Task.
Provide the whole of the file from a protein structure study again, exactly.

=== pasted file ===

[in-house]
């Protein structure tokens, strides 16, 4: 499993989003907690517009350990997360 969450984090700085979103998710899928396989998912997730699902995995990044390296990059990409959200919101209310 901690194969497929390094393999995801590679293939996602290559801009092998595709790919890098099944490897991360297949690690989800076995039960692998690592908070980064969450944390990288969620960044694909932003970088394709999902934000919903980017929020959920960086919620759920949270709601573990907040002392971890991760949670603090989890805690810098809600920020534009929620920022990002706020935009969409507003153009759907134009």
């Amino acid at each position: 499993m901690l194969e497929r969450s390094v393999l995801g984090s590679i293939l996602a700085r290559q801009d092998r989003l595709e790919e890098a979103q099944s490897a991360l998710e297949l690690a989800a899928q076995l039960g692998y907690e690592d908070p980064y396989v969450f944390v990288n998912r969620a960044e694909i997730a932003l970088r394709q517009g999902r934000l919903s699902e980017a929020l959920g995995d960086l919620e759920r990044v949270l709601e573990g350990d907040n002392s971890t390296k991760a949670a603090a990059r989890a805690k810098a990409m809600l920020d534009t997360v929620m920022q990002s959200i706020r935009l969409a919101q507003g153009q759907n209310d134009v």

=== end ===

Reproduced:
[in-house]
């Protein structure tokens, strides 16, 4: 499993989003907690517009350990997360 969450984090700085979103998710899928396989998912997730699902995995990044390296990059990409959200919101209310 901690194969497929390094393999995801590679293939996602290559801009092998595709790919890098099944490897991360297949690690989800076995039960692998690592908070980064969450944390990288969620960044694909932003970088394709999902934000919903980017929020959920960086919620759920949270709601573990907040002392971890991760949670603090989890805690810098809600920020534009929620920022990002706020935009969409507003153009759907134009």
């Amino acid at each position: 499993m901690l194969e497929r969450s390094v393999l995801g984090s590679i293939l996602a700085r290559q801009d092998r989003l595709e790919e890098a979103q099944s490897a991360l998710e297949l690690a989800a899928q076995l039960g692998y907690e690592d908070p980064y396989v969450f944390v990288n998912r969620a960044e694909i997730a932003l970088r394709q517009g999902r934000l919903s699902e980017a929020l959920g995995d960086l919620e759920r990044v949270l709601e573990g350990d907040n002392s971890t390296k991760a949670a603090a990059r989890a805690k810098a990409m809600l920020d534009t997360v929620m920022q990002s959200i706020r935009l969409a919101q507003g153009q759907n209310d134009v």